FDA Approves Oral Combination of Dacogen and Cedazuridine for Patients with Myelodysplastic Syndromes

The Food and Drug Administration approved the oral combination of Inquovi (Dacogen [decitabine] and cedazuridine) for certain adult patients with myelodysplastic syndromes (MDS).
 
BY Jessica Skarzynski
PUBLISHED July 07, 2020
The Food and Drug Administration approved the oral combination of Inquovi (Dacogen [decitabine] and cedazuridine) for adult patients with myelodysplastic syndromes (MDS) in the following subtypes:
 
  • previously treated and untreated, de novo and secondary MDS with the following French, American and British subtypes (refractory anemia, refractory anemia with ringed sideroblasts, refractory anemia with excess blasts, and chronic myelomonocytic leukemia [CMML])
  • intermediate-1, intermediate-2 and high-risk International Prognostic Scoring System groups.

This approval is the result of two open-label, randomized, crossover trials investigating the Inqovi combination. The first trial, ASTX727-01-B, involved 80 adult patients with CMML or MDS with an International Prognostic Scoring System [IPSS] score of Intermediate-1, Intermediate-2, or high-risk. The second trial, ASTX727-02, included 133 adult patients with MDS or CMML, including all French, American and British classification criteria and IPSS Intermediate-1, Intermediate-2 or high-risk prognostic scores.

In both trials, patients were split into two groups: one group received Inqovi (35 mg of Dacogen and 100 mg cof edazuridine) orally in cycle 1 and decitabine 20 mg/m2 intravenously in cycle 2, while the second group received the reverse sequence.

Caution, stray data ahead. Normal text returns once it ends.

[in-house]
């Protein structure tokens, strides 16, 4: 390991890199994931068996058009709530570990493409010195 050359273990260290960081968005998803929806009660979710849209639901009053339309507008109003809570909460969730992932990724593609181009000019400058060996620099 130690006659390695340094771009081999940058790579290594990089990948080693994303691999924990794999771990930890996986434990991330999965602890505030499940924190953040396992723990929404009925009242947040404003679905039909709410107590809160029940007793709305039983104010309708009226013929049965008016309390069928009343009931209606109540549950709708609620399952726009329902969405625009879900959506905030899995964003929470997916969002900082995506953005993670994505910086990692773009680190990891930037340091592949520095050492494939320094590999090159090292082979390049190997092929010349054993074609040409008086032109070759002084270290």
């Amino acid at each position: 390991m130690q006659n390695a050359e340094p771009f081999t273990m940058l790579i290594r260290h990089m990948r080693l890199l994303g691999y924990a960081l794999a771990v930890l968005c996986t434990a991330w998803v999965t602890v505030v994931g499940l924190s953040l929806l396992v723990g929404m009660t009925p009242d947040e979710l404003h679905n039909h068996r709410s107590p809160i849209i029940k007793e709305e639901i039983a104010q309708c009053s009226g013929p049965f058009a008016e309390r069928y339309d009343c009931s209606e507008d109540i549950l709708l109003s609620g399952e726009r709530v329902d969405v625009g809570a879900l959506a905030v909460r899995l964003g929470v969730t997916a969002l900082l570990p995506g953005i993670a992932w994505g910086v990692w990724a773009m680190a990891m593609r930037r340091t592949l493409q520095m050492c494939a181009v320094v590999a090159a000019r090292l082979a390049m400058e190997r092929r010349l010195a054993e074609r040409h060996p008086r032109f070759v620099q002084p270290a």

Both Inqovi and intravenous Dacogen were administered once daily on days one through five of a 28-day cycle. Starting with cycle 3, all patients received Inqovi orally once daily on days one through five of each 28-day cycle until disease progression or unacceptable toxicity.

In the first trial, investigators found a complete response (CR) rate of 18% and median duration of CR of 8.7 months. The second trial demonstrated that 21% of patients achieved CR. The median duration of CR was 7.5 months.

The most common side effects that occurred in 20% or more of patients included fatigue, constipation, hemorrhage, myalgia, mucositis, arthralgia, nausea, dyspnea, diarrhea, rash, dizziness, febrile neutropenia, edema, headache, cough, decreased appetite, upper respiratory tract infection, pneumonia and increased transaminase.

The most common grade 3 or 4 laboratory abnormalities, which occurred in 50% or more of patients, were leukocytes decreased, platelet count decreased, neutrophil count decreased and hemoglobin decreased. The overall safety profile of oral Inqovi was similar to IV decitabine.

The overall safety profile of oral Inqovi was similar to IV Dacogen. 

The recommended Inqovi dose is one tablet (35 mg Dacogen and 100 mg cedazuridine) orally on an empty stomach once daily on days one through five of each 28‑day cycle.

Check back later for what you need to know about this approval.
 
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